Painting after Technology

From Mark Godfrey, curator of international art at Tate Modern and 2015 exhibition called “Painting after technology”.

Godfrey asks how painters confront a world where screens are so present in our lives. The screens give us “new info distracting us, keeping us at work the whole time… Painters have to ask what kind of attention do we bring  to that experience of a painting.” Attention means how to make that moment special and different from our experience of images on screen or distraction”. A common reaction is to work with “tricks to make us concentrate…often those tricks are about layers.”

I am also interested in responding to screen-based technology and how doing so makes painting about the “now” — our now.

Technology and changes in technology have always been a marker in paintings, indicating the time and place where they were made. Changes in paint technology spurred the abstract expressionists. Changes in commerical image making technology supported the aims and processes of the Pop artists.

As painters are influenced by the world around us, the way in which we engage in the world and the tools available to us become a part of our everyday and a part of our “now”. I’m interested in the idea of the contemporary, what that means and how that influences my experience and my production as a painter. Every moment is the only moment in time in which things will be as they are “now”. It should therefore follow that consciously referring the contemporary experience is a way to make work that cannot have been made before. There is a metaphysical underpinning to my approach as well as a pragmatic.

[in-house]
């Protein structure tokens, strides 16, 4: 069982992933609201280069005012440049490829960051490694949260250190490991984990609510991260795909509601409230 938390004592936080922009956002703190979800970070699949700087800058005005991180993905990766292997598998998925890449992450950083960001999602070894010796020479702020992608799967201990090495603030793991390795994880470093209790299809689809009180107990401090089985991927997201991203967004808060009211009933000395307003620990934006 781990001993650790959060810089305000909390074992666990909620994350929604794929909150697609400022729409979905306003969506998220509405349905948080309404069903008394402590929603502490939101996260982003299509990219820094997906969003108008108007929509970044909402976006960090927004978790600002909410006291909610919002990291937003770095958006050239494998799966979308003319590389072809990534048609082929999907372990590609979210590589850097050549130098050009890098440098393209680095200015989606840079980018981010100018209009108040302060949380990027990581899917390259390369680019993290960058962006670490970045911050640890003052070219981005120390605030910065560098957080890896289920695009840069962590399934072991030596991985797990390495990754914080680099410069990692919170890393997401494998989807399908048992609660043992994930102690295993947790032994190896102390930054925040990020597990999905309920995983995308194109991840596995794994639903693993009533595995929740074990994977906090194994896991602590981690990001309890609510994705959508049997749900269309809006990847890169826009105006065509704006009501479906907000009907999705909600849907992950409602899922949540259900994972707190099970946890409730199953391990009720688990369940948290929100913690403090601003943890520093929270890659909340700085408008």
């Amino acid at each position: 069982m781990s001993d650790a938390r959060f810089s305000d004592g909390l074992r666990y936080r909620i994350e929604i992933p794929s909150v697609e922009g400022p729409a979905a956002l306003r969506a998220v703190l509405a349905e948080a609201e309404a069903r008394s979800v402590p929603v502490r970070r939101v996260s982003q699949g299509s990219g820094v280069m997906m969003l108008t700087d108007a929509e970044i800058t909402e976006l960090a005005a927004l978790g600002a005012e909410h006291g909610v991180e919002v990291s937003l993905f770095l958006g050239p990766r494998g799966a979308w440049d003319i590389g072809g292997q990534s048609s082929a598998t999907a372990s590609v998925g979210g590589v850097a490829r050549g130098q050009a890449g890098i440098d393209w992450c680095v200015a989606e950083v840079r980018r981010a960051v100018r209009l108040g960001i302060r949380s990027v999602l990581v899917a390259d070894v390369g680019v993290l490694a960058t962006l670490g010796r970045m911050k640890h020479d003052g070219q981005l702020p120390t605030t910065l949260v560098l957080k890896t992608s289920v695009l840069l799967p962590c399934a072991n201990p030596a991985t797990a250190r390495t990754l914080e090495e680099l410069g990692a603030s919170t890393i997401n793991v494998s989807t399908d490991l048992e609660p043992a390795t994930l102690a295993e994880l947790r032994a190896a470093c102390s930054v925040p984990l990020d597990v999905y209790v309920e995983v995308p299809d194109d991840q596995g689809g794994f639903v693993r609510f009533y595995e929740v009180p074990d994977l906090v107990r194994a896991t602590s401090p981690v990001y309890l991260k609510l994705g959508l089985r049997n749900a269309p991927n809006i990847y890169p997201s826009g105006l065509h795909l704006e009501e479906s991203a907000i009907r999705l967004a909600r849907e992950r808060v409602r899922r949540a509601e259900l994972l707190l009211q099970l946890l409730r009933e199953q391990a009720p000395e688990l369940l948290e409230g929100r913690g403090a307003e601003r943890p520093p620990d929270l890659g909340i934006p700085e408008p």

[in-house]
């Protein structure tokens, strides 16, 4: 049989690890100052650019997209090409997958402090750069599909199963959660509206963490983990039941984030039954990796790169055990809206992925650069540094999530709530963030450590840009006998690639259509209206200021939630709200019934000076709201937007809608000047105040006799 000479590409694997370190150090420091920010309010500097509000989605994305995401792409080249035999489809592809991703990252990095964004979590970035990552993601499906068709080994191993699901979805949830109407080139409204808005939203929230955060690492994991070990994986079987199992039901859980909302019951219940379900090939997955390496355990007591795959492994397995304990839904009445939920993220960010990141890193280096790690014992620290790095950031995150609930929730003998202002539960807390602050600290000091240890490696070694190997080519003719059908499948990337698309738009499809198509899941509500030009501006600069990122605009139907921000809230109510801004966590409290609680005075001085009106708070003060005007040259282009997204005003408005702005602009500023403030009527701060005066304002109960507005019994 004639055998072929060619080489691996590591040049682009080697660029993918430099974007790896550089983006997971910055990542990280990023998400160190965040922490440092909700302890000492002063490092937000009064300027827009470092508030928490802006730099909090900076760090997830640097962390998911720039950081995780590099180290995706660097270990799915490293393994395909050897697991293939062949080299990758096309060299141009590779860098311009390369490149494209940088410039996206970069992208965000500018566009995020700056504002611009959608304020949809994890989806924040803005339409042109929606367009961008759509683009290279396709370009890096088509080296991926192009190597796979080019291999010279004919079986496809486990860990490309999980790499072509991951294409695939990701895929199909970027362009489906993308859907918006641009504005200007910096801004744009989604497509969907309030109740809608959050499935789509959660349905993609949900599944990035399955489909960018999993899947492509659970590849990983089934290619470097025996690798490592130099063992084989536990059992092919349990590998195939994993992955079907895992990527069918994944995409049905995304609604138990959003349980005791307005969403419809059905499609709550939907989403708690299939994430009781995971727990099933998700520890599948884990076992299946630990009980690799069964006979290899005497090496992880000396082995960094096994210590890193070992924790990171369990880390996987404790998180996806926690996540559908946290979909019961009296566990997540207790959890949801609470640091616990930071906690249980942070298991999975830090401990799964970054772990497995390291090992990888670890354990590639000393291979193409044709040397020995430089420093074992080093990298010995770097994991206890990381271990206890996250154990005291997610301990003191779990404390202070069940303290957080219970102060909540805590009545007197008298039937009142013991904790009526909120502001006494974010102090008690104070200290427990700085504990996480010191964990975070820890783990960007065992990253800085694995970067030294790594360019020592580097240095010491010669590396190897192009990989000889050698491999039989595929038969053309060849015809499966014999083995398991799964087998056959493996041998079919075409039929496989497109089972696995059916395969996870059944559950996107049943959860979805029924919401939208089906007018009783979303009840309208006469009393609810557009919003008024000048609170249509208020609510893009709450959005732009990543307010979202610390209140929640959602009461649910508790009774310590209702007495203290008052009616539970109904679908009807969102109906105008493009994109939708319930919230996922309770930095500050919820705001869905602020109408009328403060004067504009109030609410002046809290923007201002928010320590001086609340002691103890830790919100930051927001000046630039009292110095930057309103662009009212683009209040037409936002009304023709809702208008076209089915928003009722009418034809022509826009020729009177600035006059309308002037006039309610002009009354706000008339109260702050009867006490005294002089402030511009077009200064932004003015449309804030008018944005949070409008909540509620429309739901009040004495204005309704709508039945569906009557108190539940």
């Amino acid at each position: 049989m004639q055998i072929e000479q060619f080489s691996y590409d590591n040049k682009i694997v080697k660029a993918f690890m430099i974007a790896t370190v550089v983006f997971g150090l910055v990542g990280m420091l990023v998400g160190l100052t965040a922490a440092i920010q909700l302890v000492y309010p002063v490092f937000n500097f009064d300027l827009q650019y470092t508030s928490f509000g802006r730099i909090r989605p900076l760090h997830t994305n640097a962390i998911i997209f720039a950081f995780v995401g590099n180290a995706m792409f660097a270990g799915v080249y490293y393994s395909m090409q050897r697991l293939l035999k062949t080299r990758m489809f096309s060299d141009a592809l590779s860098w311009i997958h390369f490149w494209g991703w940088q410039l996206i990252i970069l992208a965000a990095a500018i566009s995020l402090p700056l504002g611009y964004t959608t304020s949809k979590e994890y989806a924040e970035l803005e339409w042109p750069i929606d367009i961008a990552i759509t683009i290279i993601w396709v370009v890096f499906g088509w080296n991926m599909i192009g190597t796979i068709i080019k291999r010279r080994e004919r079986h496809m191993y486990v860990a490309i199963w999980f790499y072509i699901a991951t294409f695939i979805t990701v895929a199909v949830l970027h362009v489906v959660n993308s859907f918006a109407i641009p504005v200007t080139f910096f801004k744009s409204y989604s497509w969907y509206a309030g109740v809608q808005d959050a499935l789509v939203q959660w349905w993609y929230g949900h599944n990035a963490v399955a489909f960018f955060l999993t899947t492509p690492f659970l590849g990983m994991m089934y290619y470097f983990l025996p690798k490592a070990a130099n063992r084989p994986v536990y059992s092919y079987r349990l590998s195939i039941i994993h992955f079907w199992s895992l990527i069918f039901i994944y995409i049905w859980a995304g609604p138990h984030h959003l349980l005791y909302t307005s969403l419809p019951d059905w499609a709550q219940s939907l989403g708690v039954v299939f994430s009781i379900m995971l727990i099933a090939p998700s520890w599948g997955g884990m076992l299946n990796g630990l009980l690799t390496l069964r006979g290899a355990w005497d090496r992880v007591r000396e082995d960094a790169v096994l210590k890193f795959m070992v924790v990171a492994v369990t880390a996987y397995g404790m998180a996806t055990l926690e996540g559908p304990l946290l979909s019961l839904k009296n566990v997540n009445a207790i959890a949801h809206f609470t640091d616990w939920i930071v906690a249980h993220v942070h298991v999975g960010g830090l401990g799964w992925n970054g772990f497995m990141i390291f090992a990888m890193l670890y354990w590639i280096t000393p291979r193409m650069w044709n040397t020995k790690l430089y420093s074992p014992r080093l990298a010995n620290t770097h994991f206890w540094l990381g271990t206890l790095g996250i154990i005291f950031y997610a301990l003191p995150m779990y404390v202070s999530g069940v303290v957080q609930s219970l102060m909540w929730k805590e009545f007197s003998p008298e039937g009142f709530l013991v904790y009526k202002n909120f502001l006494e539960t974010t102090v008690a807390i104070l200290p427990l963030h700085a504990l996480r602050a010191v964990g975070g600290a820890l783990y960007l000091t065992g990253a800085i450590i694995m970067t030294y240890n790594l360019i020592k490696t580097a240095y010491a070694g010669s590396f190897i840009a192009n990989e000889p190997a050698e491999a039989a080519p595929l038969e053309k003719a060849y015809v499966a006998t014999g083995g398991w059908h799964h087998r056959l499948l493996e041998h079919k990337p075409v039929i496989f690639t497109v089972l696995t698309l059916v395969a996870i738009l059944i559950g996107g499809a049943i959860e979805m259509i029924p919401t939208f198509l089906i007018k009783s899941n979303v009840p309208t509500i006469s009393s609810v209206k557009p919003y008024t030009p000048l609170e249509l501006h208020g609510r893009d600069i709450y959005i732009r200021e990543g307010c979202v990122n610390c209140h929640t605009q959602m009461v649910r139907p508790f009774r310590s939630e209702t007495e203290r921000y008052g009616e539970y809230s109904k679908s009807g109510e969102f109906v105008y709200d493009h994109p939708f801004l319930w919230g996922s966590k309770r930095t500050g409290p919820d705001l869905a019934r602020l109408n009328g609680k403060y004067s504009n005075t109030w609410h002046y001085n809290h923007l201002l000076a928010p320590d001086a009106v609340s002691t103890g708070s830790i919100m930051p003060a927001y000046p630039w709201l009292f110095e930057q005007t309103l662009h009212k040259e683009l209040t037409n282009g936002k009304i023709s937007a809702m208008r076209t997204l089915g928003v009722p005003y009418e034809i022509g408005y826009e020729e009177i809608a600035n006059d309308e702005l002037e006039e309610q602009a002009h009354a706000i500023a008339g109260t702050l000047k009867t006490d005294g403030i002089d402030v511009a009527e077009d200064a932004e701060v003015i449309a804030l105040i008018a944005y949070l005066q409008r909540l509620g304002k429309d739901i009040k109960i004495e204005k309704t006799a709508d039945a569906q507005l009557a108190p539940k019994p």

At present we stand straddling the analog and the digital realm. We also stand on the cusp of the augmented and the virtual.

Digital image making techniques employ concepts and methods that cannot be removed from the contemporary vernacular.

In my own experience it has felt as necessary to work in a digital way as it has to work by hand and in an analog manner. Both feel as vital and as rewarding.

Through my practice I attempt to reconcile the differences between the materiality of analog and the processes and equipment of digital while exploring how the amalgamation of the two are the distinctive signifier of this current time.

 

 

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